International Journal of Earth & Environmental Sciences Volume 5 (2020), Article ID 5:IJEES-174, 1 pages
Climate Change's Genocidal Implications

David N. Pellow

Environmental Studies, University of California, Santa Barbara, United States
Dr. David N. Pellow, Environmental Studies, University of California, Santa Barbara, United States; E-mail:
19 November 2019; 17 February 2020; 19 February 2020
Pellow DN (2020) Climate Change’s Genocidal Implications. Int J Earth Environ Sci 5: 174. doi:

Environmental Studies scholars and advocates for environmental sustainability have often struggled to explain why the level of public concern (and action) regarding critical ecological challenges is not as high as one might expect (or hope), given the severity of our global environmental predicament. As an environmental sociologist, I have studied the importance of framing these issues and how language matters a great deal with respect to the ability to capture people’s imaginations and motivate them to act. Toward that end, I propose that we consider re-framing the grand challenge of anthropogenic climate change and disruption not only as an ecological crisis, but as a social crisis that has genocidal implications. How might one substantiate such a claim? First, let us consider the United Nations Convention on the Prevention and Punishment of the Crime of Genocide. That Convention draws on multiple measures of evidence to define genocide, including, causing serious bodily or mental harm to members of the group, and killing members of the group.

The scholarly research on climate change reveals quite clearly that climate disruptions affect communities, nations, and regions of the globe very differently; with Indigenous peoples and global South nations hit the hardest-hence the term “climate injustice.”Consider the fact that African societies are less responsible for climate disruption due to their lower per capita energy consumption and greenhouse gas generation. In fact, the European Union, United States, Canada, Australia, and Russia are responsible for nearly 70 percent of all global carbon emissions while sub-Saharan Africa is responsible for only 2 percent. And yet the impacts associated with climate change in Africa include reduced agricultural productivity as a result of rising temperatures, rising food insecurity, hunger, political conflict and war, and refugee crises. Similarly, climate change exacerbates the consequences of colonization that has affected Indigenous peoples in the United States for centuries. Specifically, erratic weather patterns and changing temperatures have disrupted Indigenous peoples’ ability to maintain traditional ways of life, including subsistence fishing and hunting. The fact that Indigenous peoples in the U.S. have the highest rates of poverty in that nation and skyrocketing rates of mental and physical illness means that their vulnerability to climateinduced disasters and extreme weather events is heightened. These trends are amplified by the oil and gas industries-among the primary institutional drivers of anthropogenic climate change-that routinely target Indigenous communities for extractive development projects in violation of Native sovereignty in the U.S. and around the world. All of these practices contribute to serious bodily and mental harm to people in these communities, and to loss of life and livelihoods. And since the science of anthropogenic climate change is clear, the culpability and accountability for these effects is likewise gaining clarity.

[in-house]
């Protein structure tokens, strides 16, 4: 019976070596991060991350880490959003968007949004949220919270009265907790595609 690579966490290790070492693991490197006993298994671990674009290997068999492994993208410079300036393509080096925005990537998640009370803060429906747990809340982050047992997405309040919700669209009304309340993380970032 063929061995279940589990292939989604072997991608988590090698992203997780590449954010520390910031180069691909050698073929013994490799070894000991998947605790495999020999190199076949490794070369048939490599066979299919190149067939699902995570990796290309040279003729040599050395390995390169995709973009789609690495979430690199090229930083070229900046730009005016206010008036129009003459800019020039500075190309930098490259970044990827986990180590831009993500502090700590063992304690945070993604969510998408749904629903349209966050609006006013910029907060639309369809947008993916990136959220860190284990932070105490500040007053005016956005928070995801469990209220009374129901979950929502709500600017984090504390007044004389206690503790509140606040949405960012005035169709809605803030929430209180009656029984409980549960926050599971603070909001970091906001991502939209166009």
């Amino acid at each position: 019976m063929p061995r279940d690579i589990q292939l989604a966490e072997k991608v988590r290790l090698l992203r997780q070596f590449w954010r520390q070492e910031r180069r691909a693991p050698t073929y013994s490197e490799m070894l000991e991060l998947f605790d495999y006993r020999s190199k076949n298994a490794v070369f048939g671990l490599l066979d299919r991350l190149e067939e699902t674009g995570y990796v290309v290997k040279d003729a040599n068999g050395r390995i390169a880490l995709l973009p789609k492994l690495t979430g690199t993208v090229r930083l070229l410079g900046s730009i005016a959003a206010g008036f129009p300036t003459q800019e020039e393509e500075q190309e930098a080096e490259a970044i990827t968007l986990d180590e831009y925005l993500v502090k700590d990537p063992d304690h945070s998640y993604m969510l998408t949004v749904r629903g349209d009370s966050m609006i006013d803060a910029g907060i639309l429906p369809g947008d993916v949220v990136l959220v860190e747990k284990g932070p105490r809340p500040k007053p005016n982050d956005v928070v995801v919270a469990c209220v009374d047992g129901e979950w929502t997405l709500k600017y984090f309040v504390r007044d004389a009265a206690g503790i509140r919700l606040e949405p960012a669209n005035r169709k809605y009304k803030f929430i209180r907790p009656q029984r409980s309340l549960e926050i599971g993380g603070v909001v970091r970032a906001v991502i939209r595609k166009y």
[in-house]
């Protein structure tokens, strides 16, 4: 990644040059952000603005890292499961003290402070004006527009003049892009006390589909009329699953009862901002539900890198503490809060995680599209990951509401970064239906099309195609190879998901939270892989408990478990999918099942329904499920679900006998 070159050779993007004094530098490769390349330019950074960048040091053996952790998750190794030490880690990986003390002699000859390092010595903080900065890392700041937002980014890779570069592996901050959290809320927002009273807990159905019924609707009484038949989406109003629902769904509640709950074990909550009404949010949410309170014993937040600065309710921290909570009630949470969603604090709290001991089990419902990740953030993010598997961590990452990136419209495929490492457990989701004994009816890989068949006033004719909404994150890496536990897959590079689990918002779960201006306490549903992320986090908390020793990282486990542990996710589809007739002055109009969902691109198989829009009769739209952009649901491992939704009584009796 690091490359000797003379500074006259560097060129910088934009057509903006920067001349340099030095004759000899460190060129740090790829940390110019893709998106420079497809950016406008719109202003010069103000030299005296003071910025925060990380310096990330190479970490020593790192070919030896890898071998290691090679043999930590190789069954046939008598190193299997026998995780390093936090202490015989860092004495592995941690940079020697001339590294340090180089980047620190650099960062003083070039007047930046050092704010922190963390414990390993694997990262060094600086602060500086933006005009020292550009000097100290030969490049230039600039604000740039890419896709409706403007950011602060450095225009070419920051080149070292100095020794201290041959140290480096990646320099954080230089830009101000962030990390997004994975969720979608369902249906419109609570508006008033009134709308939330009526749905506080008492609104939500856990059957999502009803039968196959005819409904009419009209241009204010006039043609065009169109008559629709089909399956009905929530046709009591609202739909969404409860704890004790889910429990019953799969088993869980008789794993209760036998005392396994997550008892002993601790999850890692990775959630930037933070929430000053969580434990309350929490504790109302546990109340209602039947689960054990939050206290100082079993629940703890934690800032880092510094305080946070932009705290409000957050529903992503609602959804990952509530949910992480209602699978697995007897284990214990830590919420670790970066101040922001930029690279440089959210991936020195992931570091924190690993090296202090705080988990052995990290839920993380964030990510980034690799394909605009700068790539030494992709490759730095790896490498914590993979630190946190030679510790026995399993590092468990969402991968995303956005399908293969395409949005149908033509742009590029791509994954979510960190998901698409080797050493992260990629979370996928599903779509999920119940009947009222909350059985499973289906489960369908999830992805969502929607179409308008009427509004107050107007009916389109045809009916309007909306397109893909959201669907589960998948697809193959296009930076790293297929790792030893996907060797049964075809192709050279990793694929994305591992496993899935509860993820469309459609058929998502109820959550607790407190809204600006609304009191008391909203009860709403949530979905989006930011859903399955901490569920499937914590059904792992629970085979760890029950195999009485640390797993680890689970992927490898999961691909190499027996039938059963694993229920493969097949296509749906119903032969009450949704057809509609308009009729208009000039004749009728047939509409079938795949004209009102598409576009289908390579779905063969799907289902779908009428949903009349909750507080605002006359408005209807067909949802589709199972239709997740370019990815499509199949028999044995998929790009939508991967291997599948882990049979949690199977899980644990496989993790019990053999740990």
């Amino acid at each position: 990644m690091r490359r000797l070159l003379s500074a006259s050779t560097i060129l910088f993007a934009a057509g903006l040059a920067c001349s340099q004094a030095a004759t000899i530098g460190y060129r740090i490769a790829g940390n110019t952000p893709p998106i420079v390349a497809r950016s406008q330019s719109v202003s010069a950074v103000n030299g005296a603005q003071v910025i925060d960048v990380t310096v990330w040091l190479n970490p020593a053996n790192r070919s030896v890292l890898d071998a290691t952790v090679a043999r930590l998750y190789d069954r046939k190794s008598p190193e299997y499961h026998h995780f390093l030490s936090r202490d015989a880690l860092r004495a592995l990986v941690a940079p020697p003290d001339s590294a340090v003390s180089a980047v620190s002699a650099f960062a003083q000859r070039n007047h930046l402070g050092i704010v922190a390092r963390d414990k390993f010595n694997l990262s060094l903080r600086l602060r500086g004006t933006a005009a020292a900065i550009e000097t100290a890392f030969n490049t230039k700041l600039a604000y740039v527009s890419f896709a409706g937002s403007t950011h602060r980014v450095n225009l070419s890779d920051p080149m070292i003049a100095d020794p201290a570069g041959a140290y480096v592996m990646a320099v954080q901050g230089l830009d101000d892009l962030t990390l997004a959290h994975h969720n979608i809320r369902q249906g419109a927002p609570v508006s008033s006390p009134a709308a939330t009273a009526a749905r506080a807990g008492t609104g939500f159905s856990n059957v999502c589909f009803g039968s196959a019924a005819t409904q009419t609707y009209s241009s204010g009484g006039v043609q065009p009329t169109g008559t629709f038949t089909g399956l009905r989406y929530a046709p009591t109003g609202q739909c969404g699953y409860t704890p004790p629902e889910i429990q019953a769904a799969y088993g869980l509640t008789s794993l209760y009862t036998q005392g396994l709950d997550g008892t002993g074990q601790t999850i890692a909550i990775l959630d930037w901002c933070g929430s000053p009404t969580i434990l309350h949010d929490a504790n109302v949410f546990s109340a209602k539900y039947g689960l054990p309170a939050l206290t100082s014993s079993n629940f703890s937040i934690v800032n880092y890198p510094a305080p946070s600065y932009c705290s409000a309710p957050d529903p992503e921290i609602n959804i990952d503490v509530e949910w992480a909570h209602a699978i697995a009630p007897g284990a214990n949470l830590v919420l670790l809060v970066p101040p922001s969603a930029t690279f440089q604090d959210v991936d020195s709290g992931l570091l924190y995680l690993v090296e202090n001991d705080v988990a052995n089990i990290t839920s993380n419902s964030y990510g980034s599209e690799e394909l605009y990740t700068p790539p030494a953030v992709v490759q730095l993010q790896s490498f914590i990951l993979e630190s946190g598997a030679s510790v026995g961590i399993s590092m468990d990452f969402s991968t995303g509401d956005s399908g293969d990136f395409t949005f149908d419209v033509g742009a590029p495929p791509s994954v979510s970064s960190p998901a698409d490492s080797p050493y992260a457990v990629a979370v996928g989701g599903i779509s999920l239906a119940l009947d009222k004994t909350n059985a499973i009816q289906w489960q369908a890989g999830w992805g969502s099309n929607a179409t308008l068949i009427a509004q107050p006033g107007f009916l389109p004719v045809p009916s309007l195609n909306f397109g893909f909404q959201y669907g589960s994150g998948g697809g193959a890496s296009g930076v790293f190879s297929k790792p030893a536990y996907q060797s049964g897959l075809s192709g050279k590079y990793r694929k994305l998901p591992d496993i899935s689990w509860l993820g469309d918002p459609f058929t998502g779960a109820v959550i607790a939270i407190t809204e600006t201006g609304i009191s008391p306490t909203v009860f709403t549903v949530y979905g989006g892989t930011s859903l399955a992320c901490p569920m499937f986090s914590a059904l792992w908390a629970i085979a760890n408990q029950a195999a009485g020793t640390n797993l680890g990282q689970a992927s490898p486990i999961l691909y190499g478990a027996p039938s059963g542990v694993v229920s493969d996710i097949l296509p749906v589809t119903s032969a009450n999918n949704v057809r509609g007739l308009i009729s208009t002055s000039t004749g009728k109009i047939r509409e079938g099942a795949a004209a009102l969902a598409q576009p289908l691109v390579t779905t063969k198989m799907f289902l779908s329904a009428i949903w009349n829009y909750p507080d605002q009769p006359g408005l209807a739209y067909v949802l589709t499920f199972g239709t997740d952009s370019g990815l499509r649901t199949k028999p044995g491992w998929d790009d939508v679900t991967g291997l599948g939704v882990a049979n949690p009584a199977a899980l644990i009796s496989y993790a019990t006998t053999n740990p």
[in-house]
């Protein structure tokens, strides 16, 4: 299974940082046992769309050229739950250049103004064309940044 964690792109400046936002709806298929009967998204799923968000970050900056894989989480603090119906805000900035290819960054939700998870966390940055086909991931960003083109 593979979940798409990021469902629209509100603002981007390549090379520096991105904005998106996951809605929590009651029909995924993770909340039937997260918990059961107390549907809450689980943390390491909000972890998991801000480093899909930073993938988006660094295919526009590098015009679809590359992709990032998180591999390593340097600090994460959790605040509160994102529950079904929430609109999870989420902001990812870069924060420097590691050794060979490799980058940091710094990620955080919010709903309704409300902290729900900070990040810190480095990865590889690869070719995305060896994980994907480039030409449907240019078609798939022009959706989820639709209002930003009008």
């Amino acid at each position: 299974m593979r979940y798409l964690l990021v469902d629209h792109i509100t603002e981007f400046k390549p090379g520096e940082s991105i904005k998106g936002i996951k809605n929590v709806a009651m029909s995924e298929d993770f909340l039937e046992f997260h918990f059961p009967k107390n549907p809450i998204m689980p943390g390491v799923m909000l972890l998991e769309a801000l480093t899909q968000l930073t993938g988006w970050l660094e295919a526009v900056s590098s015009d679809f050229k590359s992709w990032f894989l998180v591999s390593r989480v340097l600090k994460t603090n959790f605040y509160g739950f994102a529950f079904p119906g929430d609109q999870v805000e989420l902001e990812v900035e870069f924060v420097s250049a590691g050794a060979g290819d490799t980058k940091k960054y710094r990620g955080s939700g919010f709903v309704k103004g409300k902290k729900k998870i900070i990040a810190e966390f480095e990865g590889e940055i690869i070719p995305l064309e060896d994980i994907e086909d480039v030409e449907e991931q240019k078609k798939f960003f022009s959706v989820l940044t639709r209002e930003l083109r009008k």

Re-framing climate change as an environmental and social crisis with genocidal implications would, in my view, dramatically and positively impact the tone and urgency of the public discourse and policy making on this topic.

Competing Interests

The author declare that there is no competing interests regarding the publication of this article.


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